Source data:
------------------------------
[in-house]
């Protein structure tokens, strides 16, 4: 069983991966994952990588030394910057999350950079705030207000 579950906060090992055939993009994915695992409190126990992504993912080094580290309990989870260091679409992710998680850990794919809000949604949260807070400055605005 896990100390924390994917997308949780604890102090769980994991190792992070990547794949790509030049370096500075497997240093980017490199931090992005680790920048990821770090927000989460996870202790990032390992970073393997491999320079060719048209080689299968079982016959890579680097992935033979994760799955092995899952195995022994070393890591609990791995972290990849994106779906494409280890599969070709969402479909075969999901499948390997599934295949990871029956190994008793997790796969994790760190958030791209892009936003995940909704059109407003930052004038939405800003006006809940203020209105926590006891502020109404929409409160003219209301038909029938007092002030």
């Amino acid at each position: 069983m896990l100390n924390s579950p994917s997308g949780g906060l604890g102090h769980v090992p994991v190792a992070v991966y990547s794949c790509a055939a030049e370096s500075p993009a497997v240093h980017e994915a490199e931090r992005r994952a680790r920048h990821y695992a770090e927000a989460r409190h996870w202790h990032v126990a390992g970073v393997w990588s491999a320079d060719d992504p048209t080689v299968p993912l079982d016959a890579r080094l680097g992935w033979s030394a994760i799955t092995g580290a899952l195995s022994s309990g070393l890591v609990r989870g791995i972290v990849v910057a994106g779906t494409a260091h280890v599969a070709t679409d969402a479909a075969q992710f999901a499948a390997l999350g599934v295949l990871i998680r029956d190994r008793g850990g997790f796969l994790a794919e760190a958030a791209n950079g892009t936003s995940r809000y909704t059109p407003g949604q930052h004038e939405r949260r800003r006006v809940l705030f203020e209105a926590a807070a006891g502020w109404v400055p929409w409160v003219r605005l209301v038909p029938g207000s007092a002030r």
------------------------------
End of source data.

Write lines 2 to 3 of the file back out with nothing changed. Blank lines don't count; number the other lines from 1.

């Protein structure tokens, strides 16, 4: 069983991966994952990588030394910057999350950079705030207000 579950906060090992055939993009994915695992409190126990992504993912080094580290309990989870260091679409992710998680850990794919809000949604949260807070400055605005 896990100390924390994917997308949780604890102090769980994991190792992070990547794949790509030049370096500075497997240093980017490199931090992005680790920048990821770090927000989460996870202790990032390992970073393997491999320079060719048209080689299968079982016959890579680097992935033979994760799955092995899952195995022994070393890591609990791995972290990849994106779906494409280890599969070709969402479909075969999901499948390997599934295949990871029956190994008793997790796969994790760190958030791209892009936003995940909704059109407003930052004038939405800003006006809940203020209105926590006891502020109404929409409160003219209301038909029938007092002030």
């Amino acid at each position: 069983m896990l100390n924390s579950p994917s997308g949780g906060l604890g102090h769980v090992p994991v190792a992070v991966y990547s794949c790509a055939a030049e370096s500075p993009a497997v240093h980017e994915a490199e931090r992005r994952a680790r920048h990821y695992a770090e927000a989460r409190h996870w202790h990032v126990a390992g970073v393997w990588s491999a320079d060719d992504p048209t080689v299968p993912l079982d016959a890579r080094l680097g992935w033979s030394a994760i799955t092995g580290a899952l195995s022994s309990g070393l890591v609990r989870g791995i972290v990849v910057a994106g779906t494409a260091h280890v599969a070709t679409d969402a479909a075969q992710f999901a499948a390997l999350g599934v295949l990871i998680r029956d190994r008793g850990g997790f796969l994790a794919e760190a958030a791209n950079g892009t936003s995940r809000y909704t059109p407003g949604q930052h004038e939405r949260r800003r006006v809940l705030f203020e209105a926590a807070a006891g502020w109404v400055p929409w409160v003219r605005l209301v038909p029938g207000s007092a002030r």